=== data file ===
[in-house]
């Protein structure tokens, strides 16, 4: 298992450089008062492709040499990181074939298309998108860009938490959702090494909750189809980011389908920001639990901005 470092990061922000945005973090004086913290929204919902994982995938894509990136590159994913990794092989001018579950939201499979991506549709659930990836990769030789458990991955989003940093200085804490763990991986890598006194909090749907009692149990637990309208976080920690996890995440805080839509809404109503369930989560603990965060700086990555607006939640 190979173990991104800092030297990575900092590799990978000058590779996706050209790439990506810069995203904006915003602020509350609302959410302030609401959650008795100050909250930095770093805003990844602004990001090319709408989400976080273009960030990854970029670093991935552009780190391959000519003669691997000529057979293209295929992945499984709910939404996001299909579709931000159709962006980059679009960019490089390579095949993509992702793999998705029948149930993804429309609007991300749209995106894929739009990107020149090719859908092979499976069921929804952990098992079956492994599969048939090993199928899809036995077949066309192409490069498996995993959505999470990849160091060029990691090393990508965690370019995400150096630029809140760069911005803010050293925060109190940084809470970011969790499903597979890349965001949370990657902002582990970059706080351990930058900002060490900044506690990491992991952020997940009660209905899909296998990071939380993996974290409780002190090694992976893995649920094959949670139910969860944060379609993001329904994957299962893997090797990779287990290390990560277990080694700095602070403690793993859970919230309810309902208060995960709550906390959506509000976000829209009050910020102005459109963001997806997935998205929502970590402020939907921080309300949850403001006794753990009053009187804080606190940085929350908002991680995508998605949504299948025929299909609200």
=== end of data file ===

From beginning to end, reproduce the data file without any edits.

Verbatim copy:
[in-house]
């Protein structure tokens, strides 16, 4: 298992450089008062492709040499990181074939298309998108860009938490959702090494909750189809980011389908920001639990901005 470092990061922000945005973090004086913290929204919902994982995938894509990136590159994913990794092989001018579950939201499979991506549709659930990836990769030789458990991955989003940093200085804490763990991986890598006194909090749907009692149990637990309208976080920690996890995440805080839509809404109503369930989560603990965060700086990555607006939640 190979173990991104800092030297990575900092590799990978000058590779996706050209790439990506810069995203904006915003602020509350609302959410302030609401959650008795100050909250930095770093805003990844602004990001090319709408989400976080273009960030990854970029670093991935552009780190391959000519003669691997000529057979293209295929992945499984709910939404996001299909579709931000159709962006980059679009960019490089390579095949993509992702793999998705029948149930993804429309609007991300749209995106894929739009990107020149090719859908092979499976069921929804952990098992079956492994599969048939090993199928899809036995077949066309192409490069498996995993959505999470990849160091060029990691090393990508965690370019995400150096630029809140760069911005803010050293925060109190940084809470970011969790499903597979890349965001949370990657902002582990970059706080351990930058900002060490900044506690990491992991952020997940009660209905899909296998990071939380993996974290409780002190090694992976893995649920094959949670139910969860944060379609993001329904994957299962893997090797990779287990290390990560277990080694700095602070403690793993859970919230309810309902208060995960709550906390959506509000976000829209009050910020102005459109963001997806997935998205929502970590402020939907921080309300949850403001006794753990009053009187804080606190940085929350908002991680995508998605949504299948025929299909609200």